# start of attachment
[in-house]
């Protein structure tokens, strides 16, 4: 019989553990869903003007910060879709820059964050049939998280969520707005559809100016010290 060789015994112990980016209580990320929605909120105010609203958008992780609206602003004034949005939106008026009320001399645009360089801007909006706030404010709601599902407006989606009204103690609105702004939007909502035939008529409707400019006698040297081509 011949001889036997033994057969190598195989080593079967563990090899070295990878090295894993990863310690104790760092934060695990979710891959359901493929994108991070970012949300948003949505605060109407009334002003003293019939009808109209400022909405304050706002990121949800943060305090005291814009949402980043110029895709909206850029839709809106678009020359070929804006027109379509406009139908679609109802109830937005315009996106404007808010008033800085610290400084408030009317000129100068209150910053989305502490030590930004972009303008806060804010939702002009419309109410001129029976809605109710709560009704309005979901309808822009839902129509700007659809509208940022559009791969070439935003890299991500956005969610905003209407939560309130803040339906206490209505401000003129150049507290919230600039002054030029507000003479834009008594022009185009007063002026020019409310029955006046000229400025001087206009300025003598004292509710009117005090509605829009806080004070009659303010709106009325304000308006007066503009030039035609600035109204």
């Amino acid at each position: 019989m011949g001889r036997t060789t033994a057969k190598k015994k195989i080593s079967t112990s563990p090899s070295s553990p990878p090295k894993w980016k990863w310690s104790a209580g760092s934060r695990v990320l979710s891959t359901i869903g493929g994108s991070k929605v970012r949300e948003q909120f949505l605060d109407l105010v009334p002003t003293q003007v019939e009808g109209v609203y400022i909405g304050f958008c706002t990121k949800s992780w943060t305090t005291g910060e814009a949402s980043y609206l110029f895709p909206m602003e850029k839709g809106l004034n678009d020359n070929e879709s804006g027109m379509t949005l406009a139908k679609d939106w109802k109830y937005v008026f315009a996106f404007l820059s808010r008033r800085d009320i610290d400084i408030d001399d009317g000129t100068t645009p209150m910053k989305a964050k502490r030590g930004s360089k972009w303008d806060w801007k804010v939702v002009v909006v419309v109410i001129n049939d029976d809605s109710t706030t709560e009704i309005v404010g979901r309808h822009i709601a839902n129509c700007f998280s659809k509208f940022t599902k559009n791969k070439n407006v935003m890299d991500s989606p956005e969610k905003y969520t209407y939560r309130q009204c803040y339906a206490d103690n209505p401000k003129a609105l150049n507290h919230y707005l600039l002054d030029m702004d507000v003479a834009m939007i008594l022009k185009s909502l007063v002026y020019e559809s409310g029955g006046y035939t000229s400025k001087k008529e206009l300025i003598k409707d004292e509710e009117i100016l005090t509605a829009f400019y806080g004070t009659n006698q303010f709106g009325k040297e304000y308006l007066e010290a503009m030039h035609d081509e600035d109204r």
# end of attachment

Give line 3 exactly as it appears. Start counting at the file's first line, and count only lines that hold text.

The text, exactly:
């Amino acid at each position: 019989m011949g001889r036997t060789t033994a057969k190598k015994k195989i080593s079967t112990s563990p090899s070295s553990p990878p090295k894993w980016k990863w310690s104790a209580g760092s934060r695990v990320l979710s891959t359901i869903g493929g994108s991070k929605v970012r949300e948003q909120f949505l605060d109407l105010v009334p002003t003293q003007v019939e009808g109209v609203y400022i909405g304050f958008c706002t990121k949800s992780w943060t305090t005291g910060e814009a949402s980043y609206l110029f895709p909206m602003e850029k839709g809106l004034n678009d020359n070929e879709s804006g027109m379509t949005l406009a139908k679609d939106w109802k109830y937005v008026f315009a996106f404007l820059s808010r008033r800085d009320i610290d400084i408030d001399d009317g000129t100068t645009p209150m910053k989305a964050k502490r030590g930004s360089k972009w303008d806060w801007k804010v939702v002009v909006v419309v109410i001129n049939d029976d809605s109710t706030t709560e009704i309005v404010g979901r309808h822009i709601a839902n129509c700007f998280s659809k509208f940022t599902k559009n791969k070439n407006v935003m890299d991500s989606p956005e969610k905003y969520t209407y939560r309130q009204c803040y339906a206490d103690n209505p401000k003129a609105l150049n507290h919230y707005l600039l002054d030029m702004d507000v003479a834009m939007i008594l022009k185009s909502l007063v002026y020019e559809s409310g029955g006046y035939t000229s400025k001087k008529e206009l300025i003598k409707d004292e509710e009117i100016l005090t509605a829009f400019y806080g004070t009659n006698q303010f709106g009325k040297e304000y308006l007066e010290a503009m030039h035609d081509e600035d109204r």